Taking up leading threads from a response by Kent Puckett to the author’s previous essay in this journal on the syntactic figure of syllepsis in Dickens’s Our Mutual Friend, this article rounds out the exchange by pursuing the continuing literary force of such split grammar — long after Dickens, or the new examples here from Austen and Poe — as it appears in contemporary writers as different as John le Carré and Toni Morrison. In answering Puckett’s call for an engagement with the mode of doubleness analyzed in William Empson’s Some Versions of Pastoral, it clarifies previous claims regarding an ethics of ambiguity in sylleptic grammar in relation to Giorgio Agamben’s work at the intersection of philosophy, linguistics, and poetics. In the process, this response extends the philosophical reverberations of this marked syntactic trope to include the Wittgensteinian line of thought in J. L. Austin and Stanley Cavell, not only in their comments on “ordinary language” but in the sylleptic turns of their own writing.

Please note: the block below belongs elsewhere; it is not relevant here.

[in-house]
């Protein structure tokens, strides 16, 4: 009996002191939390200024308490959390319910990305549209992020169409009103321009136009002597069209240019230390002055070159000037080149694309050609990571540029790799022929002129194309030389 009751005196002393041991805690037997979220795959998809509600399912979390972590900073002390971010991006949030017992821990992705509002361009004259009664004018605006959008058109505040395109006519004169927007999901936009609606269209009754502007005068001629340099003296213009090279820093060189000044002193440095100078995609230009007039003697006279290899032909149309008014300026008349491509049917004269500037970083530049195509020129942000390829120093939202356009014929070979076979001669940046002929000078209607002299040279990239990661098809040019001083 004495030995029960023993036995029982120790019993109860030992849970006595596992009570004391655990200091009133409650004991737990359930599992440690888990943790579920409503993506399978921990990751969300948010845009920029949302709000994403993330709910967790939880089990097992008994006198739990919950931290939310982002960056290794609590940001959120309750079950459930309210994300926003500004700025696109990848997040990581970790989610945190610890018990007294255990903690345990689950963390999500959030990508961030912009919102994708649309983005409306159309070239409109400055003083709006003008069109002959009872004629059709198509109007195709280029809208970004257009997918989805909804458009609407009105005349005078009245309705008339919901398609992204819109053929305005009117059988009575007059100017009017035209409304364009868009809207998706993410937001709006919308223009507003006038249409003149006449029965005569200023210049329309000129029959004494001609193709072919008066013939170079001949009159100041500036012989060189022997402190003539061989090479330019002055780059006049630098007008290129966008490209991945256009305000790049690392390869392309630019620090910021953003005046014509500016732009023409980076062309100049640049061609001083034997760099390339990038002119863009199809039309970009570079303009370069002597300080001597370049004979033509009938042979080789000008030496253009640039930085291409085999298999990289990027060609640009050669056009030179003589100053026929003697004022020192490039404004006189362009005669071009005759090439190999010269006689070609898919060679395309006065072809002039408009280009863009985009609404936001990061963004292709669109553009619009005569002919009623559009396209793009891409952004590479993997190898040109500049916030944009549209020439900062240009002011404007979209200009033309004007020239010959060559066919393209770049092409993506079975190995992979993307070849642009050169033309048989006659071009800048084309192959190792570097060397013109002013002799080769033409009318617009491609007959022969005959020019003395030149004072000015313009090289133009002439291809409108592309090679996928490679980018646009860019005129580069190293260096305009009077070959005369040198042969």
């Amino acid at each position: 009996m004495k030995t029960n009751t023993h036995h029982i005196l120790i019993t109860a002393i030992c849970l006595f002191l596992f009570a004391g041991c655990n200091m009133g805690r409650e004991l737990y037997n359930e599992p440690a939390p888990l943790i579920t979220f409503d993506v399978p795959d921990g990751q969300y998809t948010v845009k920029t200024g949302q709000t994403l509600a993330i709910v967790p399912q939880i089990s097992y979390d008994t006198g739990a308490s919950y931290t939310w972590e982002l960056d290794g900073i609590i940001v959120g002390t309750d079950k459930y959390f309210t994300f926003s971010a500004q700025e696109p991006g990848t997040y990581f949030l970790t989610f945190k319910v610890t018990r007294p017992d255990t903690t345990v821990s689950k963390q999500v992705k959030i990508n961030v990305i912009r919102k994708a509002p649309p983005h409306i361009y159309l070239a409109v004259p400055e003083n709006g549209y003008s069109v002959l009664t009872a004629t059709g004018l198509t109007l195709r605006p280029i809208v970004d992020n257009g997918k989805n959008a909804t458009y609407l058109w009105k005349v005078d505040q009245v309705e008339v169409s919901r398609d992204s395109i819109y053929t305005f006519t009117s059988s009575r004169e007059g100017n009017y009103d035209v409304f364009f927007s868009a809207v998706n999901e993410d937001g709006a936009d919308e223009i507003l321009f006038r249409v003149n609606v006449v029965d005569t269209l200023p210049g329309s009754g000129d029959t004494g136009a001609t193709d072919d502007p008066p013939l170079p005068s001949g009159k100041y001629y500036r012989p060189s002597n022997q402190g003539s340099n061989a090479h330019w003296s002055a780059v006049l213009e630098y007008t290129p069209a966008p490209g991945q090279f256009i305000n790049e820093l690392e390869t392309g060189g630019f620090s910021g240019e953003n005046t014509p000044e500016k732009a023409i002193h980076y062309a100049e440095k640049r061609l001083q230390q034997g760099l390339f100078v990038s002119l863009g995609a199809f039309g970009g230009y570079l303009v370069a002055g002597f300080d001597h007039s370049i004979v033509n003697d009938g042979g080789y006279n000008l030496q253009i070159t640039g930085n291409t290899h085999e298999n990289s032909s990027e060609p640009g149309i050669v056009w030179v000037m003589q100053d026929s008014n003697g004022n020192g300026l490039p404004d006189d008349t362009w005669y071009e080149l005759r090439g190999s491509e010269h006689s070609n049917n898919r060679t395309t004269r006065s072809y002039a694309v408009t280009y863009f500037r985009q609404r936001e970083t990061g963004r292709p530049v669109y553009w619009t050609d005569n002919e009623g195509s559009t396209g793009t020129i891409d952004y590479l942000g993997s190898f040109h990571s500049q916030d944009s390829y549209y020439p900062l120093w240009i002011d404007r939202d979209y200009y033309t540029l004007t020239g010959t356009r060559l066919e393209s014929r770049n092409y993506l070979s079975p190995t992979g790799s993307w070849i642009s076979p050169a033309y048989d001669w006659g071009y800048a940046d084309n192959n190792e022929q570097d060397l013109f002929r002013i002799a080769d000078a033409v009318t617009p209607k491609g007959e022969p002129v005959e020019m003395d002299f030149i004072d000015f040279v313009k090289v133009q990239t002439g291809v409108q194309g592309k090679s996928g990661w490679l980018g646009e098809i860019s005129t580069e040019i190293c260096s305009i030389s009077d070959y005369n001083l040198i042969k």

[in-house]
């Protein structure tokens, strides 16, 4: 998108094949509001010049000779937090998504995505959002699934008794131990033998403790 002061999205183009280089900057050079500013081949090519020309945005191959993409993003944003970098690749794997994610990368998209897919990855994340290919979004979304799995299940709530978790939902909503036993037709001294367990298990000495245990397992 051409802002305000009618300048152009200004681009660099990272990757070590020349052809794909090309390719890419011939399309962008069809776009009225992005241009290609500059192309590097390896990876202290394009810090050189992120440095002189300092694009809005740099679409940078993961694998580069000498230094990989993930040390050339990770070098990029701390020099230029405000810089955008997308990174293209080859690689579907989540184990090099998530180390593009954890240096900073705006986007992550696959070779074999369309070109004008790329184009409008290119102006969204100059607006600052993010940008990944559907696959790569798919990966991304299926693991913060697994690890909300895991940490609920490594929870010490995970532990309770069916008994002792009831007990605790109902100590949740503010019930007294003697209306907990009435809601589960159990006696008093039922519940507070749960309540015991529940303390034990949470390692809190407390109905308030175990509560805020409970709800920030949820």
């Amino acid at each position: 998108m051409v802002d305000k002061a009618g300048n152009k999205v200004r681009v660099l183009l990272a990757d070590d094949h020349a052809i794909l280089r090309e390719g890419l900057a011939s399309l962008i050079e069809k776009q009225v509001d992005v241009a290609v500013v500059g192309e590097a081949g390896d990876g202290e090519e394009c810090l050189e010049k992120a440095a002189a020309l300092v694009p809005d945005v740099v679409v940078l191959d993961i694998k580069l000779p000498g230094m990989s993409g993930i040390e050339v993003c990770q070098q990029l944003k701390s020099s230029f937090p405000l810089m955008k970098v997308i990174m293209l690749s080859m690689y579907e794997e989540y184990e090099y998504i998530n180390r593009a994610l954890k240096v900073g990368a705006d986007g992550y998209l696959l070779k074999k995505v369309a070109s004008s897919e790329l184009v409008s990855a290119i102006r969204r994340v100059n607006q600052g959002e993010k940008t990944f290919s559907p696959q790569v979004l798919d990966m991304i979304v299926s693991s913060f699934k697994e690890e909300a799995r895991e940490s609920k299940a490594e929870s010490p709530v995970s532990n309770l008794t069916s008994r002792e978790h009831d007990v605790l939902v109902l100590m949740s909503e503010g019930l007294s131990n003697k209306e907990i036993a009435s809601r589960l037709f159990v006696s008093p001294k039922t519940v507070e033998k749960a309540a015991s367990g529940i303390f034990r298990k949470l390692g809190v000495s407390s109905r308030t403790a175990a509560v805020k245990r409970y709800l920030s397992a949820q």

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pp. 93-120
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